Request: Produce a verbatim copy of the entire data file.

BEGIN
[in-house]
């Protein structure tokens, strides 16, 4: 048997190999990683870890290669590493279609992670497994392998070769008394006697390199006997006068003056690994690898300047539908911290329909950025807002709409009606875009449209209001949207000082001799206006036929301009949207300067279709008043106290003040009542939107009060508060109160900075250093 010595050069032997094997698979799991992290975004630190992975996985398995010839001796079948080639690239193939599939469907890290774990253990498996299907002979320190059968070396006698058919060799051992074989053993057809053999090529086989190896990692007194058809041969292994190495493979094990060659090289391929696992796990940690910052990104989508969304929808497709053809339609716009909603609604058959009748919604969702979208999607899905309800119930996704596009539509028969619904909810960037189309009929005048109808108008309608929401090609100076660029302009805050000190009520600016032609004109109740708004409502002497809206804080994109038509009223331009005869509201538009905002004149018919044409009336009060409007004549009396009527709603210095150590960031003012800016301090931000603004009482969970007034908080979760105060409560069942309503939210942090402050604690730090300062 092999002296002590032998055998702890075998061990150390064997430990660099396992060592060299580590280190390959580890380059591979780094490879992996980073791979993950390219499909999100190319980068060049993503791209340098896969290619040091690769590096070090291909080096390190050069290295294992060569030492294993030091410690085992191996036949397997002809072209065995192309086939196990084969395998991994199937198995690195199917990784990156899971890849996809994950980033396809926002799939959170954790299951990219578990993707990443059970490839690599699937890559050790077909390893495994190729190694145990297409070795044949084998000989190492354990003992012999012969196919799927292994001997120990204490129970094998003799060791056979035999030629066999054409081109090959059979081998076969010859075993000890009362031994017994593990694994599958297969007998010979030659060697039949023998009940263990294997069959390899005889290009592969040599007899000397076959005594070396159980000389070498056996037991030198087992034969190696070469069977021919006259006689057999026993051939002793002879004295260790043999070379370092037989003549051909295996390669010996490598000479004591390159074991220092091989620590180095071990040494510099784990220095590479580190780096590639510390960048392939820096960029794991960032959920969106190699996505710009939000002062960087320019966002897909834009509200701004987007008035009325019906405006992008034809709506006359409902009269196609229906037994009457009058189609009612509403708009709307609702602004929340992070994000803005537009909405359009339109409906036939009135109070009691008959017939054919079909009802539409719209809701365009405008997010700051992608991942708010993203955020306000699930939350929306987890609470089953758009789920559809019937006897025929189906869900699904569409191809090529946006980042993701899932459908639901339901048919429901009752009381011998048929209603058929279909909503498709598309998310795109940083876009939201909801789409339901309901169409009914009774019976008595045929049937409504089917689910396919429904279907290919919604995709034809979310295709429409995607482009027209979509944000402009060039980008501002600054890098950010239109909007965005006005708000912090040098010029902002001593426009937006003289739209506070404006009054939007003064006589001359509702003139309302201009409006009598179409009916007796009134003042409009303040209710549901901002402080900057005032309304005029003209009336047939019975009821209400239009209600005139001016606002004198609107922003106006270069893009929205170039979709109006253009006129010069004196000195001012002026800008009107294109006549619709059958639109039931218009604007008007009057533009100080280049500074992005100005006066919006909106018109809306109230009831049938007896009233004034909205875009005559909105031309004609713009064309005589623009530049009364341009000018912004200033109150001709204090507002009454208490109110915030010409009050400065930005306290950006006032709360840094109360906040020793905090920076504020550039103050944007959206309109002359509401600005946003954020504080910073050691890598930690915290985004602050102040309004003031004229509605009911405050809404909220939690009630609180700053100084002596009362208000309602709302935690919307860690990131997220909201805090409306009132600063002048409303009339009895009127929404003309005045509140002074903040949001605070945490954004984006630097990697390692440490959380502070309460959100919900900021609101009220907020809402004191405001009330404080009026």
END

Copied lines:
[in-house]
């Protein structure tokens, strides 16, 4: 048997190999990683870890290669590493279609992670497994392998070769008394006697390199006997006068003056690994690898300047539908911290329909950025807002709409009606875009449209209001949207000082001799206006036929301009949207300067279709008043106290003040009542939107009060508060109160900075250093 010595050069032997094997698979799991992290975004630190992975996985398995010839001796079948080639690239193939599939469907890290774990253990498996299907002979320190059968070396006698058919060799051992074989053993057809053999090529086989190896990692007194058809041969292994190495493979094990060659090289391929696992796990940690910052990104989508969304929808497709053809339609716009909603609604058959009748919604969702979208999607899905309800119930996704596009539509028969619904909810960037189309009929005048109808108008309608929401090609100076660029302009805050000190009520600016032609004109109740708004409502002497809206804080994109038509009223331009005869509201538009905002004149018919044409009336009060409007004549009396009527709603210095150590960031003012800016301090931000603004009482969970007034908080979760105060409560069942309503939210942090402050604690730090300062 092999002296002590032998055998702890075998061990150390064997430990660099396992060592060299580590280190390959580890380059591979780094490879992996980073791979993950390219499909999100190319980068060049993503791209340098896969290619040091690769590096070090291909080096390190050069290295294992060569030492294993030091410690085992191996036949397997002809072209065995192309086939196990084969395998991994199937198995690195199917990784990156899971890849996809994950980033396809926002799939959170954790299951990219578990993707990443059970490839690599699937890559050790077909390893495994190729190694145990297409070795044949084998000989190492354990003992012999012969196919799927292994001997120990204490129970094998003799060791056979035999030629066999054409081109090959059979081998076969010859075993000890009362031994017994593990694994599958297969007998010979030659060697039949023998009940263990294997069959390899005889290009592969040599007899000397076959005594070396159980000389070498056996037991030198087992034969190696070469069977021919006259006689057999026993051939002793002879004295260790043999070379370092037989003549051909295996390669010996490598000479004591390159074991220092091989620590180095071990040494510099784990220095590479580190780096590639510390960048392939820096960029794991960032959920969106190699996505710009939000002062960087320019966002897909834009509200701004987007008035009325019906405006992008034809709506006359409902009269196609229906037994009457009058189609009612509403708009709307609702602004929340992070994000803005537009909405359009339109409906036939009135109070009691008959017939054919079909009802539409719209809701365009405008997010700051992608991942708010993203955020306000699930939350929306987890609470089953758009789920559809019937006897025929189906869900699904569409191809090529946006980042993701899932459908639901339901048919429901009752009381011998048929209603058929279909909503498709598309998310795109940083876009939201909801789409339901309901169409009914009774019976008595045929049937409504089917689910396919429904279907290919919604995709034809979310295709429409995607482009027209979509944000402009060039980008501002600054890098950010239109909007965005006005708000912090040098010029902002001593426009937006003289739209506070404006009054939007003064006589001359509702003139309302201009409006009598179409009916007796009134003042409009303040209710549901901002402080900057005032309304005029003209009336047939019975009821209400239009209600005139001016606002004198609107922003106006270069893009929205170039979709109006253009006129010069004196000195001012002026800008009107294109006549619709059958639109039931218009604007008007009057533009100080280049500074992005100005006066919006909106018109809306109230009831049938007896009233004034909205875009005559909105031309004609713009064309005589623009530049009364341009000018912004200033109150001709204090507002009454208490109110915030010409009050400065930005306290950006006032709360840094109360906040020793905090920076504020550039103050944007959206309109002359509401600005946003954020504080910073050691890598930690915290985004602050102040309004003031004229509605009911405050809404909220939690009630609180700053100084002596009362208000309602709302935690919307860690990131997220909201805090409306009132600063002048409303009339009895009127929404003309005045509140002074903040949001605070945490954004984006630097990697390692440490959380502070309460959100919900900021609101009220907020809402004191405001009330404080009026």